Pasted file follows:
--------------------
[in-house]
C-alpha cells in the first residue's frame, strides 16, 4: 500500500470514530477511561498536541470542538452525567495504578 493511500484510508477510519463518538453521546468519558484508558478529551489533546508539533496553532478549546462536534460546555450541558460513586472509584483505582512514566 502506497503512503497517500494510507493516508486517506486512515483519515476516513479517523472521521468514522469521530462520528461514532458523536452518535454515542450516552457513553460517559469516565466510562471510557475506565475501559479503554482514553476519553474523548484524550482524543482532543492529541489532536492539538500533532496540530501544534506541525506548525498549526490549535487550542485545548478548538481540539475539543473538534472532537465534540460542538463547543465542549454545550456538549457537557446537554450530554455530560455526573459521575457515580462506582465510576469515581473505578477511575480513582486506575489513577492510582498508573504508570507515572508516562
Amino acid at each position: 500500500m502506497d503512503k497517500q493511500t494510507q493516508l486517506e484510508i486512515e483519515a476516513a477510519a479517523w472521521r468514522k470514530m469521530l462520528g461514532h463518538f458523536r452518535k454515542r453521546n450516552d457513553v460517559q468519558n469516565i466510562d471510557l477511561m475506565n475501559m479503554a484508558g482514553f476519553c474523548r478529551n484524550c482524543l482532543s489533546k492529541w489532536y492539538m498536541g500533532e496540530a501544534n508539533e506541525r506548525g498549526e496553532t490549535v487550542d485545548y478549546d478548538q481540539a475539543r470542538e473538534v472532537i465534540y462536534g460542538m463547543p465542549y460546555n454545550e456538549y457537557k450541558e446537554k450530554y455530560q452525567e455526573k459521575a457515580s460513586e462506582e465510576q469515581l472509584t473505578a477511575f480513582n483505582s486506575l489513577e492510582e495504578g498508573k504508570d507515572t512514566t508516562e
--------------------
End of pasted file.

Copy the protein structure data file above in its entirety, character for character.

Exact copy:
[in-house]
C-alpha cells in the first residue's frame, strides 16, 4: 500500500470514530477511561498536541470542538452525567495504578 493511500484510508477510519463518538453521546468519558484508558478529551489533546508539533496553532478549546462536534460546555450541558460513586472509584483505582512514566 502506497503512503497517500494510507493516508486517506486512515483519515476516513479517523472521521468514522469521530462520528461514532458523536452518535454515542450516552457513553460517559469516565466510562471510557475506565475501559479503554482514553476519553474523548484524550482524543482532543492529541489532536492539538500533532496540530501544534506541525506548525498549526490549535487550542485545548478548538481540539475539543473538534472532537465534540460542538463547543465542549454545550456538549457537557446537554450530554455530560455526573459521575457515580462506582465510576469515581473505578477511575480513582486506575489513577492510582498508573504508570507515572508516562
Amino acid at each position: 500500500m502506497d503512503k497517500q493511500t494510507q493516508l486517506e484510508i486512515e483519515a476516513a477510519a479517523w472521521r468514522k470514530m469521530l462520528g461514532h463518538f458523536r452518535k454515542r453521546n450516552d457513553v460517559q468519558n469516565i466510562d471510557l477511561m475506565n475501559m479503554a484508558g482514553f476519553c474523548r478529551n484524550c482524543l482532543s489533546k492529541w489532536y492539538m498536541g500533532e496540530a501544534n508539533e506541525r506548525g498549526e496553532t490549535v487550542d485545548y478549546d478548538q481540539a475539543r470542538e473538534v472532537i465534540y462536534g460542538m463547543p465542549y460546555n454545550e456538549y457537557k450541558e446537554k450530554y455530560q452525567e455526573k459521575a457515580s460513586e462506582e465510576q469515581l472509584t473505578a477511575f480513582n483505582s486506575l489513577e492510582e495504578g498508573k504508570d507515572t512514566t508516562e